Forget Gorilla Glass. Apple has its own patented method of affixing a sapphire substrate to a touch screen. According to a report on the Chinese language title="apple daily on sapphire screen technology">Apple Daily blog (translated via Google and Apple Insider), Apple’s OEM partner Hon Hai/Foxconn Technology Group has succeeded in making 100 prototypes of the large-screen iPhone 6 with a super-hard “sapphire substrate” that serves as “a surface protective screen of the iPhone.”
Looking at this manufacturing advance in light of the report from The Wall Street Journal last Friday about Apple aggressively pursuing mobile payment technology and the Cowen and Company investor’s note last Wednesday that said that the next version of iOS will introduce ”key software innovations” that will take advantage of iBeacon, Touch ID and Passbook “as part of a push into new services with mobile payments,” I think there is a case for payments to fuel another Apple growth episode. Cupertino has successfully evaded entropy for many years by introducing major new product lines that provide the growth to keep Apple’s overall S-curve from flattening.
Here’s how this scenario works. I will make two assumptions. First, that the convenience and (relative) security of Touch ID is an important part of Apple’s mobile payment solution. Second, that the sapphire covering of the Touch ID sensor is a key and patently defensible feature of Apple’s fingerprint scanning technology. If we run this thought experiment we see Touch ID enabled iOS devices (led by the iPhone) providing an order of magnitude better checkout experience than anything else widely available. The combination of less time waiting on line and a significant reduction in the risk of Target-style point of sale data theft—and the social status conferred on those such enabled (think priority lines at airport checkin)—will be a big hit with consumers and prompt higher adoption rates for Apple products.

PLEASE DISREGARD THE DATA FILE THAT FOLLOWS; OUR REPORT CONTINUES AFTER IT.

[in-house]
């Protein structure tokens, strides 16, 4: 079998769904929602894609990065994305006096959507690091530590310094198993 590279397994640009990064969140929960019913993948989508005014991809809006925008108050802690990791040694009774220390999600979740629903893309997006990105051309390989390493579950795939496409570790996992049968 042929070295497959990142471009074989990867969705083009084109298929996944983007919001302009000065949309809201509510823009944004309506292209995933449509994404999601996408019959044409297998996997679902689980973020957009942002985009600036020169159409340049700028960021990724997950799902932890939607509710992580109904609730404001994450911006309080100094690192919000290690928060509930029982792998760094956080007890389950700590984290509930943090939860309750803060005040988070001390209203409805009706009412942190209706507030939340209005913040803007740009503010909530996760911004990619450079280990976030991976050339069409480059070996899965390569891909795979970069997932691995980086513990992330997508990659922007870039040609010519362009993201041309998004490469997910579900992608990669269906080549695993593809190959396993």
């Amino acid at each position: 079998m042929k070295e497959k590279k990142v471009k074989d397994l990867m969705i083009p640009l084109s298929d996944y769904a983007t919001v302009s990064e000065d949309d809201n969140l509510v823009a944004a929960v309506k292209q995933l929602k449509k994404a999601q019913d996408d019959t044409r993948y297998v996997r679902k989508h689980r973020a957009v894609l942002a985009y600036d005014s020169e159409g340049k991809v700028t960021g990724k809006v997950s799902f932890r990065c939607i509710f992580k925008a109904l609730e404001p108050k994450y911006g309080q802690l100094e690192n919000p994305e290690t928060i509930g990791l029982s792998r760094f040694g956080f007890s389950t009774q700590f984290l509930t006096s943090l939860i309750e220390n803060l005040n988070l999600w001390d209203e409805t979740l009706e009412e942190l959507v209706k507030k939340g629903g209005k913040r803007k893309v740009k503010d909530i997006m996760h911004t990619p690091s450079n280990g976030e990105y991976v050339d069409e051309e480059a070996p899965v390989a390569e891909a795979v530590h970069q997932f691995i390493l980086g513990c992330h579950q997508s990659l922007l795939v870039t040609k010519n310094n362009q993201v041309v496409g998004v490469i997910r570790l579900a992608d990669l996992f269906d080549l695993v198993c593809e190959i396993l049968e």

The significance of the sapphire coating goes beyond screen protection. If the conductive properties of sapphire are necessary for Touch ID, then a full screen so protected could enable a fingerprint recognition sensor to be placed beneath the screen instead of in the home button. This would be useful if Apple were to decide to forego the physical home button at some point. Some iPhone 6 concepts (for instance #AFPL member Martin Hajek) show Apple achieving a larger screen in the same form factor as the current iPhones by pushing the screen edge-to-edge on the sides and significantly reducing the size of the top and bottom “bumpers” by removing the home button.
The elusive iWatch could have a role in all of this as well. Knowing that Apple can not only apply sapphire to an iPhone touchscreen but also to flexible touchscreens, raises the possibility that this wearable could someday include a Touch ID sensor. Go the extra mile and imagine that this iWatch could also be compatible with non iOS devices and you have a formula, following the iTunes model, where Apple could command the leading share of mobile payments worldwide for many years.
Given Apple’s intense interest in sapphire and the fact that the only real fact that Tim Cook divulged in has ABC Good Morning America interview with David Muir last week was “a huge investment in Arizona” for “the sapphire,” it is hard not to connect the dots with Touch ID and mobile payments. The electronic wallet has been the holy grail of mobile computing and it is intriguing to think that Apple may have it within its grasp.
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